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- The Fed said it hold the federal funds rate target range between 0 and 0.25% for now.
- The U.S. economy grew 5.7% in 2021, the U.S. Bureau of Economic Analysis reported today, the fastest pace for a full year since 1984.
- The economy grew even faster in the final quarter of last year, at 6.9%
- The Fed said it views changes in the target range for the federal funds rate 'as its primary means of adjusting the stance of monetary policy.'
The U.S. economy grew 5.7% in 2021, the U.S. Bureau of Economic Analysis reported today, the fastest pace for a full year since 1984. It grew even faster in the final quarter of last year, at 6.9%, the bureau reported.
The rapid growth is surprising given the ongoing COVID-19 pandemic and has led many in Congress and the business community to call for the Federal Reserve to take action to tame rampant inflation.
Wednesday, following the conclusion of the Federal Open Market Committee’s (FOMC) two-day meeting, Chairman Jerome H. Powell indicated that a dramatic change in monetary policy is coming — more than likely in March.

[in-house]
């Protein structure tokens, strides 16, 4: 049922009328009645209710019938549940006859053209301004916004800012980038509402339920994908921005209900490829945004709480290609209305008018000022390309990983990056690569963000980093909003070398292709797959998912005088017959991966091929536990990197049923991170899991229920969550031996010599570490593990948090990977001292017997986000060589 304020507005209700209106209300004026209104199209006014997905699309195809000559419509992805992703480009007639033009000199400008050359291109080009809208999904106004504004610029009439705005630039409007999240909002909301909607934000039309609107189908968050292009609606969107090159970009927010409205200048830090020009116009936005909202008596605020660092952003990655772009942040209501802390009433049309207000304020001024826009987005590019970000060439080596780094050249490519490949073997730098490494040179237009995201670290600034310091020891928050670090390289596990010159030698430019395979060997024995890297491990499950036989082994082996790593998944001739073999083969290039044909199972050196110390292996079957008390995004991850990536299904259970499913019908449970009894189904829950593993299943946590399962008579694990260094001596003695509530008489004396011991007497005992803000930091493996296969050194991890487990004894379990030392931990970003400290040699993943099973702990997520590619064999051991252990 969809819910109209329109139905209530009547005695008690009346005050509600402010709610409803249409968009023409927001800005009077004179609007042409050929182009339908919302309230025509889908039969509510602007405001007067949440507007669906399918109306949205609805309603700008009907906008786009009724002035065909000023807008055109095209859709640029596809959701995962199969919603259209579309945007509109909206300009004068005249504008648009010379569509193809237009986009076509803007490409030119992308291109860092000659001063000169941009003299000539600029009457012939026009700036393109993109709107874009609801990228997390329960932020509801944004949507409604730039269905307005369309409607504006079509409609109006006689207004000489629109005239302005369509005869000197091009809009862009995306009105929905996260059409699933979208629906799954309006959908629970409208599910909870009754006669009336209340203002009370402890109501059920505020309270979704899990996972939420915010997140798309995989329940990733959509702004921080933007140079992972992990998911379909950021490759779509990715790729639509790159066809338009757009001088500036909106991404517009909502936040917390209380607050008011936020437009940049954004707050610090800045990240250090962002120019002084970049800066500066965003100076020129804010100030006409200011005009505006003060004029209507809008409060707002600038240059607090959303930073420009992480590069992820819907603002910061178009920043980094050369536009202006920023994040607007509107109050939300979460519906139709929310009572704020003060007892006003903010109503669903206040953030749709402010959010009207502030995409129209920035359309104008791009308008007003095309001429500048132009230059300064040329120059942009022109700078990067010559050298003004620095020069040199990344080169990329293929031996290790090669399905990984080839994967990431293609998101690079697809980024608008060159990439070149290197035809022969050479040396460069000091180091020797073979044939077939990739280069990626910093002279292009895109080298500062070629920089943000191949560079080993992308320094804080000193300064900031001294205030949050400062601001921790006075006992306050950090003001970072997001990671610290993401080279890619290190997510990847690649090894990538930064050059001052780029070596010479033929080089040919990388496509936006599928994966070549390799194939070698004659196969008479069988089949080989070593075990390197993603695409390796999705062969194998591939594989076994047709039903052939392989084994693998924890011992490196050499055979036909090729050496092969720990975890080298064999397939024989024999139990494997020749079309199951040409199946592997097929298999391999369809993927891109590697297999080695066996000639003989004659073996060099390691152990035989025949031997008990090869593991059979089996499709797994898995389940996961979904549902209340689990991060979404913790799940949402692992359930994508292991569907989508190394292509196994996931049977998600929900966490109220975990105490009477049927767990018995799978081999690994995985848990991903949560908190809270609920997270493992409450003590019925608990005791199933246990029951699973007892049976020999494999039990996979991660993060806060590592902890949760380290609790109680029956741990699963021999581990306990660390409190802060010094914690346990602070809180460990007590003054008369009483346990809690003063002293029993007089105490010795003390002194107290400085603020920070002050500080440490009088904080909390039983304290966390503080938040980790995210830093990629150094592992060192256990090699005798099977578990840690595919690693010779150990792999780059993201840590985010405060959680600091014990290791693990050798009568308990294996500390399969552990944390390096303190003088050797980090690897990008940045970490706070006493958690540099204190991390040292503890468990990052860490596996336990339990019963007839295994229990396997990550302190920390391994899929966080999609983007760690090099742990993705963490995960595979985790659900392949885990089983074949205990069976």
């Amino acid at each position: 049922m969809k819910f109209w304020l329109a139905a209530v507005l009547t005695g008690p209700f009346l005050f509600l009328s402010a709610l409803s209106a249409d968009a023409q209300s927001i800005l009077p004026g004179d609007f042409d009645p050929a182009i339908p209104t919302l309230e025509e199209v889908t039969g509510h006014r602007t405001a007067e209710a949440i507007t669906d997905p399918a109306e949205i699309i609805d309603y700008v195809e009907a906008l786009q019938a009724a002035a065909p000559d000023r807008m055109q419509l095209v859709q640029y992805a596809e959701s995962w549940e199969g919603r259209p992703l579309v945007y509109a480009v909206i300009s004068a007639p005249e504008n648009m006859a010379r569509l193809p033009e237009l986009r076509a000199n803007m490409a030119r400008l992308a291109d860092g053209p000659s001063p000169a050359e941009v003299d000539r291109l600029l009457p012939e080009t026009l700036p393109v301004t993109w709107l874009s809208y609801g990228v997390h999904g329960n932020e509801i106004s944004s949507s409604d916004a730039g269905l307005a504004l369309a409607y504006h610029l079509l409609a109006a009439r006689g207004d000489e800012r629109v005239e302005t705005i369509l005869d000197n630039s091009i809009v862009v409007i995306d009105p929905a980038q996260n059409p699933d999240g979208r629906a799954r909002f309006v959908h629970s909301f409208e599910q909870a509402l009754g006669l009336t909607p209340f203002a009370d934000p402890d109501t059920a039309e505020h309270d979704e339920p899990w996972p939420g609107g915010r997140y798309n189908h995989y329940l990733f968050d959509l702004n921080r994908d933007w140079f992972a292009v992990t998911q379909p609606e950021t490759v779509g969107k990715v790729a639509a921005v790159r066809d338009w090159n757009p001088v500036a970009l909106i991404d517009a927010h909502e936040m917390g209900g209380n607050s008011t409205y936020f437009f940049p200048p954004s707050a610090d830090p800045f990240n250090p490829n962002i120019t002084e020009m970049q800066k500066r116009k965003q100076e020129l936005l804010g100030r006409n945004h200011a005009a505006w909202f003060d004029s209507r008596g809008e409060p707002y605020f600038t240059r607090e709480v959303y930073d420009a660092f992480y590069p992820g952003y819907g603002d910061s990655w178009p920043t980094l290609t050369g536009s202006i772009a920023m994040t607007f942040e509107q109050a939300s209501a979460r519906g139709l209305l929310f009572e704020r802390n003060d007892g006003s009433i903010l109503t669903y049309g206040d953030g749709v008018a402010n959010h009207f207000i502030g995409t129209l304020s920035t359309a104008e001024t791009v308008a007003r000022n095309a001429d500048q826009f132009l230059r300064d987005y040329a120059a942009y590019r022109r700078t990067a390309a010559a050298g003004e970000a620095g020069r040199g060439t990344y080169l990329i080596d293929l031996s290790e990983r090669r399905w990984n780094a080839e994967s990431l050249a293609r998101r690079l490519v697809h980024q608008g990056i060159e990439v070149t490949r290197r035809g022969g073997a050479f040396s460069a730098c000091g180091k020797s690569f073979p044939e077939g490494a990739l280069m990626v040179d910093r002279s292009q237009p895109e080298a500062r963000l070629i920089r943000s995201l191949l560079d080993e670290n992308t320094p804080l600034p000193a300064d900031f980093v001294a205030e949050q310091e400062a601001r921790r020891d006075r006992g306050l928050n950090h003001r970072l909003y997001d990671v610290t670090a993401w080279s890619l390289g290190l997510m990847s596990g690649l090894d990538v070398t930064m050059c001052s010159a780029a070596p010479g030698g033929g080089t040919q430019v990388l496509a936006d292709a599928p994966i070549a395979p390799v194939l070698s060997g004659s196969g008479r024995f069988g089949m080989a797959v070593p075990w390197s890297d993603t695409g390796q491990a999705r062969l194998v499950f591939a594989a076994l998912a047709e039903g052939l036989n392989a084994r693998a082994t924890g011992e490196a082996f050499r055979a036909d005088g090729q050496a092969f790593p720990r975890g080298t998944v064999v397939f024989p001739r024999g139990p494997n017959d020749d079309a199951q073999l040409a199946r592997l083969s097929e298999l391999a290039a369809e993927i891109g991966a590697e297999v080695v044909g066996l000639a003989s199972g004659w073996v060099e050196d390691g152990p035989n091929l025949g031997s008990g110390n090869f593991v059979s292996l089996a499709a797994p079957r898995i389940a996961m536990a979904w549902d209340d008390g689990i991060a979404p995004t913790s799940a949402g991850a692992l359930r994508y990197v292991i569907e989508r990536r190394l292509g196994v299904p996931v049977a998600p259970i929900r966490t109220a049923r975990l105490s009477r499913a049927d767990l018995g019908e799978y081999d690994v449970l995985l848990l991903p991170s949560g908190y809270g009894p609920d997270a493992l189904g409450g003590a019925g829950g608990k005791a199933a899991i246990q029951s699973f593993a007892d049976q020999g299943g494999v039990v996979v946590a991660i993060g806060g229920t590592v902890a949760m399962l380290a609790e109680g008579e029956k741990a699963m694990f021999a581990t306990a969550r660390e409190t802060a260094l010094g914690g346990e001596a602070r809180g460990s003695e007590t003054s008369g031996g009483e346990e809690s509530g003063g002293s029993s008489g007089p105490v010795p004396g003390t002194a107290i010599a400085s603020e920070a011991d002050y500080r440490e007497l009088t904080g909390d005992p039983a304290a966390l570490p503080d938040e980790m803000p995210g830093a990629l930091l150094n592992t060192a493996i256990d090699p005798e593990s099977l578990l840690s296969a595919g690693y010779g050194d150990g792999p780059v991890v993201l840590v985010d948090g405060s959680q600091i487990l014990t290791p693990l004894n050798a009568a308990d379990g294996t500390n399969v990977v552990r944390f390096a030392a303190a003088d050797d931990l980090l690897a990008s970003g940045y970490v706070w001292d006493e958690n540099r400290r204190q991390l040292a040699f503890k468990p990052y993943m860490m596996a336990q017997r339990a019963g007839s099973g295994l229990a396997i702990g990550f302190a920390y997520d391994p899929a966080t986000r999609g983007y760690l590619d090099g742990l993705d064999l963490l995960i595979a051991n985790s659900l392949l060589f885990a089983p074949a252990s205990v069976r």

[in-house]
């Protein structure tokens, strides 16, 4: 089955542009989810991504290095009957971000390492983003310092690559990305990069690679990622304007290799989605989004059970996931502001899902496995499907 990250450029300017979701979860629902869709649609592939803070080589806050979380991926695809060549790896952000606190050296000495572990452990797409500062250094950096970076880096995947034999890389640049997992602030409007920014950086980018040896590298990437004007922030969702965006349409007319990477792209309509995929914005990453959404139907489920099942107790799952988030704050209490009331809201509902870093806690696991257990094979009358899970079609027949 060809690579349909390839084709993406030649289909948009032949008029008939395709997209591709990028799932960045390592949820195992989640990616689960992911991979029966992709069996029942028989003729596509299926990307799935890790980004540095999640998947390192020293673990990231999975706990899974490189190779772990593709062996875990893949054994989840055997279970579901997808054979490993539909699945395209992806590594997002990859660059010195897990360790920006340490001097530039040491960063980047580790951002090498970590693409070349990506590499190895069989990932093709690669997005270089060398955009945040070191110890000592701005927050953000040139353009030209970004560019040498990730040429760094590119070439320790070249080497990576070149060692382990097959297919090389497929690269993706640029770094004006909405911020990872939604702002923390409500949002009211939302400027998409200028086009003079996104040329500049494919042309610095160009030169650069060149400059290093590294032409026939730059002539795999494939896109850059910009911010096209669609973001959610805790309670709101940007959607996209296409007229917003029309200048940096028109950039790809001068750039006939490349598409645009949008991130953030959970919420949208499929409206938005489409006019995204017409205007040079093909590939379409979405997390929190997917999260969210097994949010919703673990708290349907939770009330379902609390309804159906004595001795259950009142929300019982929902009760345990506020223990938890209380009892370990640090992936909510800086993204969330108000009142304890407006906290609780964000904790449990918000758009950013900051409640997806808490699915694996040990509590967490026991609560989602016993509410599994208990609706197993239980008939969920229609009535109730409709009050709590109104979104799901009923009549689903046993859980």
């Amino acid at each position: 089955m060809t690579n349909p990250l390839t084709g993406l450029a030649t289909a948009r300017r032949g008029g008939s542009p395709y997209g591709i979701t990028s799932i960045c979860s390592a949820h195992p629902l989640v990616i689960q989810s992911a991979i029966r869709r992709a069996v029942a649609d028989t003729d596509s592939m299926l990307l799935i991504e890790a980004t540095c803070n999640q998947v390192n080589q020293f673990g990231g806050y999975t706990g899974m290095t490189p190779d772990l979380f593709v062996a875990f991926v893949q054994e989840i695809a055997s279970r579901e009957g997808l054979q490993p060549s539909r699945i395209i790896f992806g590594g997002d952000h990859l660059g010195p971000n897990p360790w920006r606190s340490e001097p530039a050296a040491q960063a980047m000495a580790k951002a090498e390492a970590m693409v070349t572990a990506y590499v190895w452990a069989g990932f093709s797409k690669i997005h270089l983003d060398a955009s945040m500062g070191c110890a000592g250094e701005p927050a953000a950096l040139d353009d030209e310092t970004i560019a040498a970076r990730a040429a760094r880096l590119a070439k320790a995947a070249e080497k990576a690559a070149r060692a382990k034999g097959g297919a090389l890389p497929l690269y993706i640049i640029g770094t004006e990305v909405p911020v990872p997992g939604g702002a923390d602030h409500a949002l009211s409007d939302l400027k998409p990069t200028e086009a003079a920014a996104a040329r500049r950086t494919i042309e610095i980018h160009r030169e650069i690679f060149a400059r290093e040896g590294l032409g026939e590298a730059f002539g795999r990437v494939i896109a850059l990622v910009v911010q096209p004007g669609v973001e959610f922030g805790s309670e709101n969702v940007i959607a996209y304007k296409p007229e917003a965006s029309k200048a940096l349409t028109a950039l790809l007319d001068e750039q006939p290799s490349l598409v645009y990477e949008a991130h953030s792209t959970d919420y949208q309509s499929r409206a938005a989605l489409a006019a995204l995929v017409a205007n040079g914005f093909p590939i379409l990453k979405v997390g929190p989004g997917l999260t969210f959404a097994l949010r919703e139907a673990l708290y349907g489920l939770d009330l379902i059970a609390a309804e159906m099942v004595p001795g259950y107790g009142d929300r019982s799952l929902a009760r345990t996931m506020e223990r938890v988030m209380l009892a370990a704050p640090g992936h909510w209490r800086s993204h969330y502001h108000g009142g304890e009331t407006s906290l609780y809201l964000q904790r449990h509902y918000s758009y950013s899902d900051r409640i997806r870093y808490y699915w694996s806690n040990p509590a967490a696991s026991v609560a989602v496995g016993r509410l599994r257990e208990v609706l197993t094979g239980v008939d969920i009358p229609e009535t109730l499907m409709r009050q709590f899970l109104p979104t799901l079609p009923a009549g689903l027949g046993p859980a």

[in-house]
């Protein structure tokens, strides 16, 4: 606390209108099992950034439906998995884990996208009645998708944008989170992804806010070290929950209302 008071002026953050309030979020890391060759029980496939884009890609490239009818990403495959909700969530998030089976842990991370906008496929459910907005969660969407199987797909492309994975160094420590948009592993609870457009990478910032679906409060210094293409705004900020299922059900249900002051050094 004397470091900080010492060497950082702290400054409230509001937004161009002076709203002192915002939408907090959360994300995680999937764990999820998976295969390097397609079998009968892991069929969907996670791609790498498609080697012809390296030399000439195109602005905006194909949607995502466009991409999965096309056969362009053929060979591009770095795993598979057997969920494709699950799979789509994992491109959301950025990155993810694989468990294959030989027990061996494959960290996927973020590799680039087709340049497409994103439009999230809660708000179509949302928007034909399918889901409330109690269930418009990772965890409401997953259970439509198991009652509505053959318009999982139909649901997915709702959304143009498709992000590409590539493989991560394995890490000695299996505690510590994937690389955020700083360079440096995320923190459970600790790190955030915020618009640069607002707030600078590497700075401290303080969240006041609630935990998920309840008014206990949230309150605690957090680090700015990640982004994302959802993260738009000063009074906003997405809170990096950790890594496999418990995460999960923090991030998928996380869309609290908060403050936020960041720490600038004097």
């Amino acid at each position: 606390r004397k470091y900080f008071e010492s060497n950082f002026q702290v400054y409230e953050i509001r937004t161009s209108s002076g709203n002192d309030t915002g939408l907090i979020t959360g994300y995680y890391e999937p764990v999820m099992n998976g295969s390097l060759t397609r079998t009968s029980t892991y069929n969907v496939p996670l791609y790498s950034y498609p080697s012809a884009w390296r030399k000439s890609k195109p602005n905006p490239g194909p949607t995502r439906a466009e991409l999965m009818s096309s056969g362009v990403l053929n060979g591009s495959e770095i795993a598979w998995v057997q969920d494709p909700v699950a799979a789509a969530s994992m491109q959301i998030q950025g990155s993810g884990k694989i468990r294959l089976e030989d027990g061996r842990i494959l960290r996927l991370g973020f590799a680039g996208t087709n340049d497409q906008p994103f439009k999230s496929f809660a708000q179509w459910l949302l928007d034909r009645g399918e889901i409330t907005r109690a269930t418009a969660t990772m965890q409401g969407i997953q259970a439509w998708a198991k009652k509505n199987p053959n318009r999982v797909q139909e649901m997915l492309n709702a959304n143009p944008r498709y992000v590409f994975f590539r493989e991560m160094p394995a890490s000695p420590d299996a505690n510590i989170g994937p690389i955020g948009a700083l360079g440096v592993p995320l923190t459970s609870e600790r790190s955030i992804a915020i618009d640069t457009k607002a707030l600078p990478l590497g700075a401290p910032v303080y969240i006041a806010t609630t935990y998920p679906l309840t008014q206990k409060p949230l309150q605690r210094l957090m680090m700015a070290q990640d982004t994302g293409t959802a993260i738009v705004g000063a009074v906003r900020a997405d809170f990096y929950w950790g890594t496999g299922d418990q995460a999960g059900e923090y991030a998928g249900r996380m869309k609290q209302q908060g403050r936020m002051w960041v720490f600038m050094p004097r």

Just prior to the start of Powell’s news conference, the Fed released a statement summing up its plans for the near term:
- The Fed will end its purchases of Treasury bonds and mortgage-backed securities in early March.
- It will, for now, hold the federal funds rate at 0 to 0.25%, and
- It will raise the target range for that rate “soon” — which most experienced Fed observers translate to mean it will occur during the FOMC’s next meeting, scheduled for March 15-16.
In its statement, the Fed said economic indicators continue to improve overall, but risks remain.
“The sectors most adversely affected by the pandemic have improved in recent months but are being affected by the recent sharp rise in COVID-19 cases,” the statement said. “Job gains have been solid in recent months, and the unemployment rate has declined substantially. Supply-and-demand imbalances related to the pandemic and the reopening of the economy have continued to contribute to elevated levels of inflation. Overall financial conditions remain accommodative, in part reflecting policy measures to support the economy and the flow of credit to U.S. households and businesses.”